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David Denton
David's Review Corner, January 2008

James Hartway belongs to that wealth of composers who mix and match tonality and atonality as it suits them and have primarily emerged from the United States during the second-half of the 20th century. Born in Detroit in 1944, Hartway studied at the Wayne State and Michigan State Universities leading to a career that has to date brought eighty-nine works, the majority of those written to commissions. The present disc includes a taste of his instrumental and chamber output, the Three Myths for Piano showing how quickly he can flit in and out of tonality to build a wholly satisfying movement. Imaginary Creatures, for soprano and string quartet, is less easily approached, the six movements using the same basic formula, though with a voice involved it is less easy to manipulate. Try track 6, Tranquility spider, to savour the work’s general content. Images of Mogador was written to a Moroccan commission in 2002 and featured in the festival of classical music that takes place in Essaouira each year. Scored for harp, flute and viola it is redolent with French Impressionist influences, its three movements purely tonal and highly attractive. The disc is completed by Scenes from a Marriage, a piece commissioned by a friend as a fortieth birthday present to his wife. To link the feeling of two in partnership, the work is played by four hands at one keyboard, and is intended to give instant pleasure, the final movement entitled ‘in fun’ obviously a quick survey of the wife’s favourite classical music. The tracks on the disc have been recorded at different locations over the past six years, but match one another without any ‘bumps’ as we change ambiance. The Woodland Trio’s Images is a particularly noteworthy performance; soprano, Pamala Schiffer, does find Imaginary Creatures a challenge, while the many other performers are all well attuned to Hartway’s many styles. Highly enjoyable.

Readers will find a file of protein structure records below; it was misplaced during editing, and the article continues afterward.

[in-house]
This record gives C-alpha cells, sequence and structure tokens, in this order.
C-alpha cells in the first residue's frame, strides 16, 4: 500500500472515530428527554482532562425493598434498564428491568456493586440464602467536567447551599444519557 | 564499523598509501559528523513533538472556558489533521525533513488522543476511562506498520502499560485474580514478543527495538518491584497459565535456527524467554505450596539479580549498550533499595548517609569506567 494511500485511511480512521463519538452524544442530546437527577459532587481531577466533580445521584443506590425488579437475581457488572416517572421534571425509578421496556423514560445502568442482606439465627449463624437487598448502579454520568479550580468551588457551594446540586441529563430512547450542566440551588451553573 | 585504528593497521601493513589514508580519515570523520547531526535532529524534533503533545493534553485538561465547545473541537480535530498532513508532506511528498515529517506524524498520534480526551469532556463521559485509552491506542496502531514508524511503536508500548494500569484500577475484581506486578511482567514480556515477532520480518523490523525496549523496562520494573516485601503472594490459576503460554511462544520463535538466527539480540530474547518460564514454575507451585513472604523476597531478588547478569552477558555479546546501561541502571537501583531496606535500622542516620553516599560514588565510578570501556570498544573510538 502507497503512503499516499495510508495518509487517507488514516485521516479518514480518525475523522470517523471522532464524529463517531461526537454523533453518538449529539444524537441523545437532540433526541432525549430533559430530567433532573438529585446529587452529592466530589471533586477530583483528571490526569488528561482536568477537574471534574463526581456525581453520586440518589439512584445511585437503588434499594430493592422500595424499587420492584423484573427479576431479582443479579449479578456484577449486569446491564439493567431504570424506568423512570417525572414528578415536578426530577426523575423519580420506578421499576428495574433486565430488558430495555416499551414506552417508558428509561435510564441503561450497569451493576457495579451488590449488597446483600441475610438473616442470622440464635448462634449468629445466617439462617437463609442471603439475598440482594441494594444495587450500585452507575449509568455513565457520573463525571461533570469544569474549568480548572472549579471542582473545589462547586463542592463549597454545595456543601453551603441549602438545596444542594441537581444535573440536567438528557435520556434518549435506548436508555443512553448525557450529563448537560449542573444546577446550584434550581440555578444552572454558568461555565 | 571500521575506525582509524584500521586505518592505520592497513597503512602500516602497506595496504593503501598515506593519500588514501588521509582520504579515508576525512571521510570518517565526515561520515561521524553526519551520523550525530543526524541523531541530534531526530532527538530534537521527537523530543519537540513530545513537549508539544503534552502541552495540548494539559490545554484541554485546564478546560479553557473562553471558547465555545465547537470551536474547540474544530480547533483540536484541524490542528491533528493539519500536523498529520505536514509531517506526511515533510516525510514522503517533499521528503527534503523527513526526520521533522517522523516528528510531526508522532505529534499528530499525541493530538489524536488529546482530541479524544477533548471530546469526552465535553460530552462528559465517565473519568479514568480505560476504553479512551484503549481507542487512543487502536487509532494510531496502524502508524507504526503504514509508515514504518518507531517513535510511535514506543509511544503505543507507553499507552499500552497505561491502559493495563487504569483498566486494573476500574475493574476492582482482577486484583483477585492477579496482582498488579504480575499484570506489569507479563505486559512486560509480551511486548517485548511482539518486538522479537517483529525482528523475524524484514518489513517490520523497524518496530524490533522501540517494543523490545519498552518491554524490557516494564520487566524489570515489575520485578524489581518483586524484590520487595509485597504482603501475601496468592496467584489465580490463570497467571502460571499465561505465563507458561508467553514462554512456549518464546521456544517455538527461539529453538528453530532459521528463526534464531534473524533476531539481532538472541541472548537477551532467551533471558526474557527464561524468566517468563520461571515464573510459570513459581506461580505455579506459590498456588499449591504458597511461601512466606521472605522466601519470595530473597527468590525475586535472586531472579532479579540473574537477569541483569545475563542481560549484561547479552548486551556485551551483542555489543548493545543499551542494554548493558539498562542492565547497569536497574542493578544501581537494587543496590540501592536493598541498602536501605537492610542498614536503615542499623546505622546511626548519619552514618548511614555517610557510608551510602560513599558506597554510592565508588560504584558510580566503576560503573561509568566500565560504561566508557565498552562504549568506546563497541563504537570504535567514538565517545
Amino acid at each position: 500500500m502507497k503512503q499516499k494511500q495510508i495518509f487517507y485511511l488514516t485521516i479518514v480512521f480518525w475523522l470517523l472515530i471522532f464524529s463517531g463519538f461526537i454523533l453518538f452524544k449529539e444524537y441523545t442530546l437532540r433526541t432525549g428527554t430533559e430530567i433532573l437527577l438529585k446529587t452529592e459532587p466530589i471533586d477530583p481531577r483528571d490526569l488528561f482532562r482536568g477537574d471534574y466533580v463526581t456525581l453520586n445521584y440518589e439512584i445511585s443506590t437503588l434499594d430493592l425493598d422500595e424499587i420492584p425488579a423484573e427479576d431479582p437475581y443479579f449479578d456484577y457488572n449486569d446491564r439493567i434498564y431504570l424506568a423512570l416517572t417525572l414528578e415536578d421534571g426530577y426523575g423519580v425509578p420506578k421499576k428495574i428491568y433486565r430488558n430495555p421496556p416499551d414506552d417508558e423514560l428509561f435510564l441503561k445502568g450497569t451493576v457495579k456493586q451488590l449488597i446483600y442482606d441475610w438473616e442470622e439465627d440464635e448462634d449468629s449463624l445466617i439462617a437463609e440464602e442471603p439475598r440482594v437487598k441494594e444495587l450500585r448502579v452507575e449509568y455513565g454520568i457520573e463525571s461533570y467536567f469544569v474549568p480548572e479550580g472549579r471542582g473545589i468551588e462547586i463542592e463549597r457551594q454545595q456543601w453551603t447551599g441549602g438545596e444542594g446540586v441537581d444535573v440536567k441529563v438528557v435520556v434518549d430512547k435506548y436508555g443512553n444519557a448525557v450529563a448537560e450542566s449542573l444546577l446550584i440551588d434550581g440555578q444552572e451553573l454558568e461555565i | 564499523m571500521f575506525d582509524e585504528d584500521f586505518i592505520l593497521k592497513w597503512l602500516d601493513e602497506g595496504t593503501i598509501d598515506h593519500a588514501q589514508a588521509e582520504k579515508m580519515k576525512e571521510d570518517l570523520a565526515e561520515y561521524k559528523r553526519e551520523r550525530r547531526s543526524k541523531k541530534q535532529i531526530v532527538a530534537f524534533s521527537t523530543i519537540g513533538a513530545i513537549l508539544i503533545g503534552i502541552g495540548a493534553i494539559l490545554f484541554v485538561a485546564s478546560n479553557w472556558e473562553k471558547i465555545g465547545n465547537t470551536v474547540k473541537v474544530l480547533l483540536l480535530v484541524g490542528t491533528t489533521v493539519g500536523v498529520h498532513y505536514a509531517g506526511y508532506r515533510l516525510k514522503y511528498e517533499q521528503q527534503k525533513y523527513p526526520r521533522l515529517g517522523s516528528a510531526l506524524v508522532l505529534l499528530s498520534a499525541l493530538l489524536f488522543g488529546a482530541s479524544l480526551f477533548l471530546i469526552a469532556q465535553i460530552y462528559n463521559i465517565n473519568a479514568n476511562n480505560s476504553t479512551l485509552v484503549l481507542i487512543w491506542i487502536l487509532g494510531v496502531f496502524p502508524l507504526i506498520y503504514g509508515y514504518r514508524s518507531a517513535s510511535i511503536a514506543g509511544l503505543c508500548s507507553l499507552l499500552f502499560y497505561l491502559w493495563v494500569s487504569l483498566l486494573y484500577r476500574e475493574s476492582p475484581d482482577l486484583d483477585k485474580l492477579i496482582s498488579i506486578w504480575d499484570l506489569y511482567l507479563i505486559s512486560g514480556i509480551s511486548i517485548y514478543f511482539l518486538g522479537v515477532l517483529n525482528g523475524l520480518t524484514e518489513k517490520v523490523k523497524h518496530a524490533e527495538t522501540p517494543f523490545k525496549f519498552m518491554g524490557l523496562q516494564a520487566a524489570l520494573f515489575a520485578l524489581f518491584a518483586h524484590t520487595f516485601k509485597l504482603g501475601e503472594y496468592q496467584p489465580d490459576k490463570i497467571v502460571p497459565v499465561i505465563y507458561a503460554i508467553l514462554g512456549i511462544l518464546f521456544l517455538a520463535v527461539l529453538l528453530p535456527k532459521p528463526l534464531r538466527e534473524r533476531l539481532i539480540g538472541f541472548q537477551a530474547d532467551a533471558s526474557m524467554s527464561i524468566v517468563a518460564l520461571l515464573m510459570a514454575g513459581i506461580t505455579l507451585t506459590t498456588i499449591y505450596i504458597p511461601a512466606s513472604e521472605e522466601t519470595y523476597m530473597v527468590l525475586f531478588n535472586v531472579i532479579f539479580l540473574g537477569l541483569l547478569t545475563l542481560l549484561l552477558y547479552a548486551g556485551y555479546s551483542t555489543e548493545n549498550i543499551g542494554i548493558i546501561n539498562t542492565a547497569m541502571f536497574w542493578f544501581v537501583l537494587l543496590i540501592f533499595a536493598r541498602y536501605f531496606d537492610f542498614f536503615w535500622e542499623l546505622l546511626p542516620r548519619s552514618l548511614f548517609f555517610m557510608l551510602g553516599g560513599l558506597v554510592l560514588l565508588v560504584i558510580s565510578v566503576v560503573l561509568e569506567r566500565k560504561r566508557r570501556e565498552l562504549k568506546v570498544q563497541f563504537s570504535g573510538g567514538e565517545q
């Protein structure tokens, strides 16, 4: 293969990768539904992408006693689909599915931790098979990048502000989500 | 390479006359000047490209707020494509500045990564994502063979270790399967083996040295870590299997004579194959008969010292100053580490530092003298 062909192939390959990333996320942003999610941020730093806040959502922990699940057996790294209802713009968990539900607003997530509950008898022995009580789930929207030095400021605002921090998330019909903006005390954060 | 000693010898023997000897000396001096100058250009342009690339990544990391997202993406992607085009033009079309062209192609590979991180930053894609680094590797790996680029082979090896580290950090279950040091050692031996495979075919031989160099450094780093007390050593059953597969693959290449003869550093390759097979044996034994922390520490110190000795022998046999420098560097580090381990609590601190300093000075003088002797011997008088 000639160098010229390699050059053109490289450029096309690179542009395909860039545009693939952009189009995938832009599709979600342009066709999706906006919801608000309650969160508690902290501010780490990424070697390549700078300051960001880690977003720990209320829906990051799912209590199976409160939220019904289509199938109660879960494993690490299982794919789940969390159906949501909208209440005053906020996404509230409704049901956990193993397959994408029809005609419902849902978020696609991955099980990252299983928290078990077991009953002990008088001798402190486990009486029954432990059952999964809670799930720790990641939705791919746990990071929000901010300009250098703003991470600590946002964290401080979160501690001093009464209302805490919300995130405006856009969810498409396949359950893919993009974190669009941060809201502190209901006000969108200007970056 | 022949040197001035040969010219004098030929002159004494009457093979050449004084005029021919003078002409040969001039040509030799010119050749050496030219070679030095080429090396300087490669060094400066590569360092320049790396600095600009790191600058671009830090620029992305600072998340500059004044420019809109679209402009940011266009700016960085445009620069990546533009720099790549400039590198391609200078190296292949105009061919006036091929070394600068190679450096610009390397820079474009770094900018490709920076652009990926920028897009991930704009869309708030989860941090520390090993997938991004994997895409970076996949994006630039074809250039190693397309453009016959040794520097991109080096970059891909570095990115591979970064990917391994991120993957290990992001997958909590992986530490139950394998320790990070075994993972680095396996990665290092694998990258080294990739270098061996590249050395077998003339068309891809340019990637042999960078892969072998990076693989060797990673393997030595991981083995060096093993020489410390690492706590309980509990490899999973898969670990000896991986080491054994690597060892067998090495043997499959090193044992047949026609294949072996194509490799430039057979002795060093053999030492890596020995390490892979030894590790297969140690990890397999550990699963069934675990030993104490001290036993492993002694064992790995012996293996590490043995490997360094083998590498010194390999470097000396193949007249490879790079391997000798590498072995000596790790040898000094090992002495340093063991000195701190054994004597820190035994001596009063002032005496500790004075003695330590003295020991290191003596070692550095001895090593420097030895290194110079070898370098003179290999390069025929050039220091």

Mark Stryker
Detroit Free Press, December 2007

…At 63, however, Hartway’s reputation is getting a major boost. A CD of his music, “Imaginary Creatures,” was released this month in the high-profile American Classics series on Naxos, whose international distribution promises to elevate his visibility to the highest point in his career. The recognition is nice, says Hartway, but his fondest wish is simply that musicians who hear the CD might like the music enough to play it…“He’s not afraid to really reach out to listeners,” said Sean Hickey, a composition student of Hartway’s at Wayne State in the ’90s. “It’s not simple music in the same way that the populist ballets of Copland are not simple just because there’s a directness of appeal.”

Hickey, a native Detroiter who has his own CD out on Naxos, also works for the company as head of East Coast sales and marketing. He played a key role in bringing Hartway to the attention of the company’s maverick owner, Klaus Heymann, forwarding the disc that Hartway had recorded locally using Detroit musicians who have long championed his work. Hartway received no money from Naxos. Instead, the company covered manufacturing and distribution costs and gave the composer a large allotment of discs.

The American Classics series includes nearly 250 recordings, from seminal figures like Copland and Charles Ives to important contemporary voices like John Adams and William Bolcom and a gaggle of little-known composers, almost all of whom write in friendly styles as opposed to thornier or atonal idioms…

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